The international team of investigators, who identified rare genetic variations among strains of the bacterium that causes leprosy, included Patrick J. Brennan, Ph.D., of Colorado State University in Fort Collins. Dr. Brennan is a grantee of the National Institute of Allergy and Infectious Diseases (NIAID), part of the National Institutes of Health.
"Using modern genetic techniques, these researchers uncovered clues to the origin of a disease that, since ancient times, has been one of the most stigmatizing," notes NIAID Director Anthony S. Fauci, M.D. "Their findings may help public health officials better track and treat leprosy, which remains a significant problem in some parts of the world today."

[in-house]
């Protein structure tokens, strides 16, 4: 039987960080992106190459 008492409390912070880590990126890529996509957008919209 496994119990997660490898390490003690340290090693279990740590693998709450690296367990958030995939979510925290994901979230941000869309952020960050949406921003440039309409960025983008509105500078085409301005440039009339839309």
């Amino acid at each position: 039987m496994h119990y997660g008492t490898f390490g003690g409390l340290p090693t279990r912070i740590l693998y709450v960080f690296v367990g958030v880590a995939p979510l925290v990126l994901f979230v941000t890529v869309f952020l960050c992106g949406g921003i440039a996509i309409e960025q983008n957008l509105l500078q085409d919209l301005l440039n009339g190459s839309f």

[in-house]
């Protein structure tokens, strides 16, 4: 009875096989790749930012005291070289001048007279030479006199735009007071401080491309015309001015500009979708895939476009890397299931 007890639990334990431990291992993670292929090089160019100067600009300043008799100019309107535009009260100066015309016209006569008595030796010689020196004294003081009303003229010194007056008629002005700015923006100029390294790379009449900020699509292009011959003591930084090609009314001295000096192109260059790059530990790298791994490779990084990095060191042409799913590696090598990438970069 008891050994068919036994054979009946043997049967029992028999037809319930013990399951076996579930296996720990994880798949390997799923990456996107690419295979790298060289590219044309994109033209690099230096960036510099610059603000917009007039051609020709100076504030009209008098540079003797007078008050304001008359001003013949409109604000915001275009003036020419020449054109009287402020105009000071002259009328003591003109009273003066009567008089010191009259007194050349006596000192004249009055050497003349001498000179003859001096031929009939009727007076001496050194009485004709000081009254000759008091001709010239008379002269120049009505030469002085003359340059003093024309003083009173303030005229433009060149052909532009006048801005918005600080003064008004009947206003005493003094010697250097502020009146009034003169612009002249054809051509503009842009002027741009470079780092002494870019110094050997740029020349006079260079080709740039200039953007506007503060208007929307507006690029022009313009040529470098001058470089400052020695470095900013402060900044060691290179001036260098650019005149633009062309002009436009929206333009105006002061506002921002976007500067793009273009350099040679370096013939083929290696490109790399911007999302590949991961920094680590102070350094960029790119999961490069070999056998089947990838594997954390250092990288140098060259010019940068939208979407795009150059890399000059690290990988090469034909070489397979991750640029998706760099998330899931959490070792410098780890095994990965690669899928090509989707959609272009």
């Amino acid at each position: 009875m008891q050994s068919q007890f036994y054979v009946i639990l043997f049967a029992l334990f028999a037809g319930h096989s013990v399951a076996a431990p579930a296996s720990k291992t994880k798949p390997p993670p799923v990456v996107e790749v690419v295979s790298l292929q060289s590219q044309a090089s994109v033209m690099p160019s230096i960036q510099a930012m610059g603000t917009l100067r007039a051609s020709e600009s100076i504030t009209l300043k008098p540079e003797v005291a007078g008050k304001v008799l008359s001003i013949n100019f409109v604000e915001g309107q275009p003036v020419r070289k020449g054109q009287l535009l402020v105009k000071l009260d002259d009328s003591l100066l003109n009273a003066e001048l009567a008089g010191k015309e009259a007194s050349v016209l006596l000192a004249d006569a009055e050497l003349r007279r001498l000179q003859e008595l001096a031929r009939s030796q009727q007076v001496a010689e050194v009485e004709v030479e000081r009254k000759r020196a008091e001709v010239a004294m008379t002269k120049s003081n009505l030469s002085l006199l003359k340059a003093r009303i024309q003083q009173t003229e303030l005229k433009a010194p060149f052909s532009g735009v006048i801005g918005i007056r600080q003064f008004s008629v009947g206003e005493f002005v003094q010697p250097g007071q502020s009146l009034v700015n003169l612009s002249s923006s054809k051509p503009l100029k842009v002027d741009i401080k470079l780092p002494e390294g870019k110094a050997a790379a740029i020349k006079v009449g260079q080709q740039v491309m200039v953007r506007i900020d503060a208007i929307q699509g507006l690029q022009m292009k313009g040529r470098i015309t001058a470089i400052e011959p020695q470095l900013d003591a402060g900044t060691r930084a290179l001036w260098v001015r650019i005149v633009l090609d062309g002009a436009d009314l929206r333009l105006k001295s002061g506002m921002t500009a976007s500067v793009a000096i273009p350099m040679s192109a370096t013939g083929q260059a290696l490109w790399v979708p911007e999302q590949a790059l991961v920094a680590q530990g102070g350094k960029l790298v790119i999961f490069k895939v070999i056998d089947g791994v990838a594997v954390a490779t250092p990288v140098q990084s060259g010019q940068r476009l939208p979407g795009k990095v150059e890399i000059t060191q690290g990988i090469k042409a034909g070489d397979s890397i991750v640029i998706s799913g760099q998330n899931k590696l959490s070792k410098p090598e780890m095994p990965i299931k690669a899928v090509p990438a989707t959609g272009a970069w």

The research team included scientists from institutions in the United States, France and seven other countries. Led by Stewart T. Cole, Ph.D., of the Institut Pasteur in Paris, the investigators scanned the genetic material of Mycobacterium leprae, the bacterium that causes leprosy, for tiny variations known as single nucleotide polymorphisms (SNPs). SNPs, pronounced "snips," are variations in a single "letter" of DNA's four-letter code. Scientists can use SNPs to trace the lineage of an organism, in this case M. leprae, and to develop a picture of how leprosy spread from its point of origin. The team looked for SNPs in 171 clinical specimens of M. leprae taken from people infected with the bacterium. The specimens came from 21 countries representing five continents.
Four types of SNP appeared in the samples, but their distribution was not random. Instead, the investigators